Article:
Ganyctor

(222 words)

Author(s): Scherf, Johannes (Tübingen)
(Γανύκτωρ; Ganýktōr). Person in the  competition between Homer and Hesiod; information on his role and genealogical position varies: [German version] [1] Son of king Amphidamas [5] of Chalcis The son of king Amphidamas [5] of Chalcis (Certamen l. 63), as such perhaps the judge in the poetic competition (Vita Hesiodi l. 10). Scherf, Johannes (Tübingen) [German version] [2] Son of the Locrian Phegeus from Oenoë Son of the Locrian Phegeus of Oenoë, the brother of Amphiphanes. Together they killed Hesiod for seducing their sister Ctimene, who then gave birth to S…

Ganymeda

(38 words)

Author(s): Visser, Edzard (Basle)
[German version] (Γανυμήδα; Ganymḗda). Female deity in Phleius, patroness of prisoners, later equated with  Hebe because of the linguistic similarity to  Ganymede, the cup-bearer of the gods. The only source is Paus. 2,13,3f. Visser, Edzard (Basle)

Ganymede

(531 words)

Author(s): Visser, Edzard (Basle) | Ameling, Walter (Jena)
(Γανυμήδης; Ganymḗdēs, Etruscan Catmite, Latin apart from G. also Catamitus). [German version] [1] Cupbearer to Zeus In Greek mythology (main source: Hom. Il 20,231-235) the son of the Dardanian king Tros (Iliad parva 29,4 PEG I: son of Laomedon), who as the most beautiful human was abducted to the Olympus to serve Zeus as cupbearer in eternal youth and to delight the gods with his beauty. He is either abducted in a windstorm (H. Hom. 5,202), by  Iris (in art, possibly already in Ibycus PMG Fr. 289), by  Hermes…

Gaon

(240 words)

Author(s): Ego, Beate (Osnabrück)
[German version] (Hebrew gāōn, ‘Eminence’, later ‘Excellency’; pl.: Gōnı̄m). Official title of the head of the Rabbinic academies in Babylonian  Sura and  Pumbedita. There the gaons functioned from the 6th cent. AD to the end of the academies in the 11th cent. as the highest teaching authorities (cf. the name of this period as the ‘Gaonic period’). The most important representatives of this office were Amram ben Sheshna (died about AD 875; author of the earliest preserved prayer book), Saadiah be…

Garama

(92 words)

Author(s): Huß, Werner (Bamberg)
[German version] This item can be found on the following maps: Africa | | Africa | Limes Main town of the  Garamantes, northeast of Mursuk (Fezzan), modern Djerma. References: Plin. HN 5,36; Ptol. 1,8,5; 10,2; 4,6,30; 8,16,7; Solin. 29,5. L. Cornelius Balbus, procos. Africae, led an expedition in 20 BC that certainly reached Garama. Subsequently, there was a close but sometimes stormy relationship between Garama and Rome. Many archaeological finds attest to this close relationship. Huß, Werner (Bamberg) Bibliography Ch. M. Daniels, Garamantian Excavations..., in: Libya Anti…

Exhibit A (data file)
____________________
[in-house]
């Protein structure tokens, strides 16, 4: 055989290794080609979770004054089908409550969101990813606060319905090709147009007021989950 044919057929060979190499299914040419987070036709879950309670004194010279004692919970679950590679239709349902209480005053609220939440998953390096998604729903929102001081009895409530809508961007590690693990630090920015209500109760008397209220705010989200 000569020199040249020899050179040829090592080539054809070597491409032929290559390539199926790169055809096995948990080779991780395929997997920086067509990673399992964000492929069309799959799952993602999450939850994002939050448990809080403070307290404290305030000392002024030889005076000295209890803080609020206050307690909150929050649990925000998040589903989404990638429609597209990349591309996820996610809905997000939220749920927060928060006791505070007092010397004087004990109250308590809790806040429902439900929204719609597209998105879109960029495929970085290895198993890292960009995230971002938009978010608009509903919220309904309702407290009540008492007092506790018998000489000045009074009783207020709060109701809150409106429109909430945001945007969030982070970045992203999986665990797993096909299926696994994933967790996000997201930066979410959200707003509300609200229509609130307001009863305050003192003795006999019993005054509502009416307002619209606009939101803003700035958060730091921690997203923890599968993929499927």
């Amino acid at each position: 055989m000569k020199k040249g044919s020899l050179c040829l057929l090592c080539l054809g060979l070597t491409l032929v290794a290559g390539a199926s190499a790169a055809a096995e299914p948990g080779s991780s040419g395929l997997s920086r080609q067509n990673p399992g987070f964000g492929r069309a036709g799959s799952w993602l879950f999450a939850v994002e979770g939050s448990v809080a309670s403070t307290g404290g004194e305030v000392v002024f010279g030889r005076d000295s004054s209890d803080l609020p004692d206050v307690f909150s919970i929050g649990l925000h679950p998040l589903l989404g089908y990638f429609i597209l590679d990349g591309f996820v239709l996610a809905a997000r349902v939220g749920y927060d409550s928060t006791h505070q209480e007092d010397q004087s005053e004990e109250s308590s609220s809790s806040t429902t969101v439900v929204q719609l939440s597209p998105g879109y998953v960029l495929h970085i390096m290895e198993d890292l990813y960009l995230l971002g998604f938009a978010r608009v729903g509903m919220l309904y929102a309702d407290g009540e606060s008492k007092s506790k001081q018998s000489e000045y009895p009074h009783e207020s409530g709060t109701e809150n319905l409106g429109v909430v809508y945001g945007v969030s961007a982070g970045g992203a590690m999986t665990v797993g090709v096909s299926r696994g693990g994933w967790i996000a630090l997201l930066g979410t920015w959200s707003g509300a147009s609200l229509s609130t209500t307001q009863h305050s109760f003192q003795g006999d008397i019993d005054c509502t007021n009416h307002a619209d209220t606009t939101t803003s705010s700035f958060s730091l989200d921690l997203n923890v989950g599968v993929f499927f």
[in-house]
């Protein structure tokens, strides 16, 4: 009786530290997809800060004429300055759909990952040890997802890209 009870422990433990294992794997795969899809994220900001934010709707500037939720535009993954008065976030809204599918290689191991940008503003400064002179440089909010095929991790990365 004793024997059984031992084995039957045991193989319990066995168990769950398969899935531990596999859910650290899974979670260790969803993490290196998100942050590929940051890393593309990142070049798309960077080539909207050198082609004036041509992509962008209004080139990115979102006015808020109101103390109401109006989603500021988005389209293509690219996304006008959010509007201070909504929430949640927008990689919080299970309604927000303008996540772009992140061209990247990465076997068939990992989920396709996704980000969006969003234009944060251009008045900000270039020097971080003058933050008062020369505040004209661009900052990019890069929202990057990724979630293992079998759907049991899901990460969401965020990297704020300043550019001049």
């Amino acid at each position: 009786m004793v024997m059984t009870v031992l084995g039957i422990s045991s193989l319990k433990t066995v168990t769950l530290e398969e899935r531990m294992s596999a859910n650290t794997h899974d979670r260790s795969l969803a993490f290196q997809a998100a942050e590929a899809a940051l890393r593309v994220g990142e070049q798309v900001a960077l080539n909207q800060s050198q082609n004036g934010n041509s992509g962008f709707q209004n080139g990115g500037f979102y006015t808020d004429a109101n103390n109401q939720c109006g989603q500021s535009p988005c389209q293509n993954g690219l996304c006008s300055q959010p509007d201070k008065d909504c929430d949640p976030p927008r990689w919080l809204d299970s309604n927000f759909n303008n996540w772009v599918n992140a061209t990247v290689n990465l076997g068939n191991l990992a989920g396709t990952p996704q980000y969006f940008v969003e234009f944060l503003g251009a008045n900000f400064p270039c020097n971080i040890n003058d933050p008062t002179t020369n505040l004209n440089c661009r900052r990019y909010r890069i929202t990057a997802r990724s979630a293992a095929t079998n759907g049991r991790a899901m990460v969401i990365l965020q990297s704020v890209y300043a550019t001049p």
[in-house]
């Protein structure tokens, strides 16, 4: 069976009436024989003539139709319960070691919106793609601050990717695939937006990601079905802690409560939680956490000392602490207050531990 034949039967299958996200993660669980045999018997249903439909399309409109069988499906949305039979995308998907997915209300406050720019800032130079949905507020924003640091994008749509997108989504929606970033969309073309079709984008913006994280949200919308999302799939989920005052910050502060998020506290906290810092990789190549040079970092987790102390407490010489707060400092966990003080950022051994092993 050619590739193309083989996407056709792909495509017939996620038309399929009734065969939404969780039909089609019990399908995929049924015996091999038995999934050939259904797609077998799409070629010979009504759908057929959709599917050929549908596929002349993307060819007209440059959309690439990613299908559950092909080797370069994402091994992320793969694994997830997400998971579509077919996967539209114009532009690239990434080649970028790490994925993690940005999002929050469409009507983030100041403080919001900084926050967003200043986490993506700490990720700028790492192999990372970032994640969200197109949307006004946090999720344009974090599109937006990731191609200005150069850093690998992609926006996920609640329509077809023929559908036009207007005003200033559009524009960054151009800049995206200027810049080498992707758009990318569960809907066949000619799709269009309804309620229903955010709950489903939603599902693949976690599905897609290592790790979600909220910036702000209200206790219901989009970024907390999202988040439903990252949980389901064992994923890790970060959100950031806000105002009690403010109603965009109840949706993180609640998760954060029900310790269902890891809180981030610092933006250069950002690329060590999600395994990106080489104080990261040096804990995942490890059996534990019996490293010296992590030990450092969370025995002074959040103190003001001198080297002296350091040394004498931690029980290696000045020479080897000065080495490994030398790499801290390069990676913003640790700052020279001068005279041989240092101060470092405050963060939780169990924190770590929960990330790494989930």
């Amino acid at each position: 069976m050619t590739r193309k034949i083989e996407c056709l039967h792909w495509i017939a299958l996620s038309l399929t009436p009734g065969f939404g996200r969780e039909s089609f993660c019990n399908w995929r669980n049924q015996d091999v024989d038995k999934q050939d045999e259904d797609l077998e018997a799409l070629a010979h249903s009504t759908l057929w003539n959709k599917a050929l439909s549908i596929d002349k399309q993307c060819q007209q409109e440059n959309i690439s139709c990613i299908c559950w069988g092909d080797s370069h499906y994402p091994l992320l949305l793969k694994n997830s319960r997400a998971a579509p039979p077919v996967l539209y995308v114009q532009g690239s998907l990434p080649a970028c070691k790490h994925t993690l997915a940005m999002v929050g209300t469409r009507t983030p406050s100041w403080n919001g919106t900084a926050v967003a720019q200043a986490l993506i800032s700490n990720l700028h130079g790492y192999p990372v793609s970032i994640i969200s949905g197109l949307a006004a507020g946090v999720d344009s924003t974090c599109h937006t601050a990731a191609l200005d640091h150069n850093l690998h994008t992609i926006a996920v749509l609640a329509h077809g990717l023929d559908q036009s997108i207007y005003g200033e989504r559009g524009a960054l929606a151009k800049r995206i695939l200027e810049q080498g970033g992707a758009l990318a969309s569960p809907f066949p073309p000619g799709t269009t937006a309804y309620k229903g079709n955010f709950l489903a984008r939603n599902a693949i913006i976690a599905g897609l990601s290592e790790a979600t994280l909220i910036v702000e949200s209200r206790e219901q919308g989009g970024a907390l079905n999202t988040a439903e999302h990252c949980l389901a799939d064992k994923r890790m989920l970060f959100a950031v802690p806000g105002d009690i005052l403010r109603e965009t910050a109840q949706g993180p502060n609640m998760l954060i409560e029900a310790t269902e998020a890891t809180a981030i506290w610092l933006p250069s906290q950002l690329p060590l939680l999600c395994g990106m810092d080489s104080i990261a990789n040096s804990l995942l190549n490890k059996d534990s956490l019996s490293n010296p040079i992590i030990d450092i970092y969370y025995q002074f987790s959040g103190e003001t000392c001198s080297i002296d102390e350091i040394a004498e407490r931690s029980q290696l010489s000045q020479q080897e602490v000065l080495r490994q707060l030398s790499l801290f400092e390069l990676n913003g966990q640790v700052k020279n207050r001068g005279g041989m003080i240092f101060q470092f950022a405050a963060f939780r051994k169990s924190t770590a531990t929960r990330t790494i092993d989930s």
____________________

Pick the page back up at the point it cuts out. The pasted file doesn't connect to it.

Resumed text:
Garamantes

(206 words)

Author(s): Huß, Werner (Bamberg)
[German version] A Berber tribe in the Libyan interior centered on  Garama. References: Hdt. 4,174; 183,1-184,1; Str. 2,5,33; 17,3,19; 23; Liv. 29,33,9; Mela 1,23; 45; Plin. HN 5,26; 36; 38; 6,209; 8,142; 178; 13,111; Flor. Epit. 2,31; Ptol. 1,8,5-7; 9,9; 10,2; 4,6,16; Solin. 29,7; 30,2; Arnob. 6,5; Tab. Peut. 7,4; Amm. Marc. 22,15,2; Oros. 1,2,88; 90; Iulius Honorius, Cosmographia A 48; B 47; Chronicum Alexandrinum in: Chron. min. 1, p. 107,167; Isid. Orig. 9,2,128; Geogr. Rav. p. 36,22-40. The influence of the G., who perhaps included a sub-Saharan racial element, exten…

Garden rocket

(162 words)

Author(s): Hünemörder, Christian (Hamburg)
[German version] (εὔζωμον / eúzōmon, Latin eruca), of the Cruciferae family with few species, the most important being the common rocket ( Eruca sativa), cultivated in the Mediterranean region, with a lignified stem (Theophr. Hist. pl. 7,2,8). According to Plin. HN 19,117 the seeds open after only three days (cf. Theophr. Hist. pl. 7,1,3). Its popularity as a spice gave rocket its Greek name according to Plin. HN 20,126 (literally ‘good for soups’). It was enjoyed raw and with onions and was considered an aphrodisiac for which the only antidote was to simultaneously eat lettuce (  lactuca…

Gardens

(2,325 words)

Author(s): Renger, Johannes (Berlin) | Carroll-Spillecke, Maureen (Cologne) | Egelhaaf-Gaiser, Ulrike (Potsdam)
[German version] [1] Horticulture s.  Horticulture Renger, Johannes (Berlin) [2] Gardens [German version] I. Ancient Orient and Egypt In the immediate proximity of homes, gardens were important providers of shade for humans and livestock. Pleasure gardens as part of palace grounds enhanced prestige. As part of the temple grounds they symbolized the cosmos. The Garden of Eden is a mythological invention (Gen 2,8; 2,15). Gardens were depicted in reliefs (Assyria) and wall paintings (Egypt). Assyrian kings recorded …

Gardens

(6 words)

Gardens see Park

Gardens, hanging

(11 words)

see  Hanging Gardens;  Semiramis;  Wonders of the World

Gargaphia

(70 words)

Author(s): Funke, Peter (Münster)
[German version] (Γαργαφία; Gargaphía). Source fountain near  Plataeae, from which the Greek army drew water before t…

Gargara, Gargaris

(240 words)

Author(s): Schwertheim, Elmar (Münster)
[German version] (Γάργαρα, Γαργαρίς; Gárgara, Gargarís), town in Aeolis on the 780 m high crest of Koca Kaya, a western extension of the Ida range (Hom. Il. 8,48; 14,292; 14,352 Γάργαρον ἄκρον; Plin. HN 5,122 Gargara mons). Founded by Assus (Str. 13,1,58) and inhabited by Leleges (EM s.v. Γ.; Steph. Byz. s.v. Γ.), G. already existed in the mid-6th cent. BC, as temple finds on the acropolis indicate [1]. G. is mentioned in the Attic tribute lists with an amount of 4,500 drachmes. When the, probably only partial, resettlement to a …
▲   Back to top   ▲